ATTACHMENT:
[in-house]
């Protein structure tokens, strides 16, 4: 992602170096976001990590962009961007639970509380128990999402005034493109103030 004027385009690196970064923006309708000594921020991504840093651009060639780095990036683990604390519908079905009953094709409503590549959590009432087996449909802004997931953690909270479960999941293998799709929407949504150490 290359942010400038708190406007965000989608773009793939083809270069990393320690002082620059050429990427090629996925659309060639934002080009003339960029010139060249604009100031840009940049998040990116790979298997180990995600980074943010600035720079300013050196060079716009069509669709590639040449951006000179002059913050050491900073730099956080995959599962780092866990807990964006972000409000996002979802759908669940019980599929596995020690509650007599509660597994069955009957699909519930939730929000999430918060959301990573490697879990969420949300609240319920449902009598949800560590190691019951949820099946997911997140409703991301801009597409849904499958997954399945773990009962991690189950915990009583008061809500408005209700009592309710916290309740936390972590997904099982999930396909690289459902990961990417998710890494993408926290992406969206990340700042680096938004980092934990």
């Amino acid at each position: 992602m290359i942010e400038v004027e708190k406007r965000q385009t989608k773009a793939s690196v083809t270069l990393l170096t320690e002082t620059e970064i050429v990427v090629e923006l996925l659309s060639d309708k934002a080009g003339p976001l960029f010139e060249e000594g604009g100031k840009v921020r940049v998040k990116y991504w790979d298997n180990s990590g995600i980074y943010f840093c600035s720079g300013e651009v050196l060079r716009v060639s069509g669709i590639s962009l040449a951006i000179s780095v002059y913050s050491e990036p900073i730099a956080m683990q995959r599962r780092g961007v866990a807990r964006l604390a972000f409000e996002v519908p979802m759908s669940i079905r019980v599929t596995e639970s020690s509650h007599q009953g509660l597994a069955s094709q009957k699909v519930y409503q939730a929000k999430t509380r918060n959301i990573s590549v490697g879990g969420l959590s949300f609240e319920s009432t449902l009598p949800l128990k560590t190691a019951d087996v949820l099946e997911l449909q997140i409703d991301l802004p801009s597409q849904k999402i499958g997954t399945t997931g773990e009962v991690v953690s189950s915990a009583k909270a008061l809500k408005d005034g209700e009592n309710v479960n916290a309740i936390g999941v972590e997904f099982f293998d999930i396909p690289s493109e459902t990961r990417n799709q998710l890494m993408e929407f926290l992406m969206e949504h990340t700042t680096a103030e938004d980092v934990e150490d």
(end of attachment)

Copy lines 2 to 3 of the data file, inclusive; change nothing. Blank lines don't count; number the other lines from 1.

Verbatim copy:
């Protein structure tokens, strides 16, 4: 992602170096976001990590962009961007639970509380128990999402005034493109103030 004027385009690196970064923006309708000594921020991504840093651009060639780095990036683990604390519908079905009953094709409503590549959590009432087996449909802004997931953690909270479960999941293998799709929407949504150490 290359942010400038708190406007965000989608773009793939083809270069990393320690002082620059050429990427090629996925659309060639934002080009003339960029010139060249604009100031840009940049998040990116790979298997180990995600980074943010600035720079300013050196060079716009069509669709590639040449951006000179002059913050050491900073730099956080995959599962780092866990807990964006972000409000996002979802759908669940019980599929596995020690509650007599509660597994069955009957699909519930939730929000999430918060959301990573490697879990969420949300609240319920449902009598949800560590190691019951949820099946997911997140409703991301801009597409849904499958997954399945773990009962991690189950915990009583008061809500408005209700009592309710916290309740936390972590997904099982999930396909690289459902990961990417998710890494993408926290992406969206990340700042680096938004980092934990």
């Amino acid at each position: 992602m290359i942010e400038v004027e708190k406007r965000q385009t989608k773009a793939s690196v083809t270069l990393l170096t320690e002082t620059e970064i050429v990427v090629e923006l996925l659309s060639d309708k934002a080009g003339p976001l960029f010139e060249e000594g604009g100031k840009v921020r940049v998040k990116y991504w790979d298997n180990s990590g995600i980074y943010f840093c600035s720079g300013e651009v050196l060079r716009v060639s069509g669709i590639s962009l040449a951006i000179s780095v002059y913050s050491e990036p900073i730099a956080m683990q995959r599962r780092g961007v866990a807990r964006l604390a972000f409000e996002v519908p979802m759908s669940i079905r019980v599929t596995e639970s020690s509650h007599q009953g509660l597994a069955s094709q009957k699909v519930y409503q939730a929000k999430t509380r918060n959301i990573s590549v490697g879990g969420l959590s949300f609240e319920s009432t449902l009598p949800l128990k560590t190691a019951d087996v949820l099946e997911l449909q997140i409703d991301l802004p801009s597409q849904k999402i499958g997954t399945t997931g773990e009962v991690v953690s189950s915990a009583k909270a008061l809500k408005d005034g209700e009592n309710v479960n916290a309740i936390g999941v972590e997904f099982f293998d999930i396909p690289s493109e459902t990961r990417n799709q998710l890494m993408e929407f926290l992406m969206e949504h990340t700042t680096a103030e938004d980092v934990e150490d």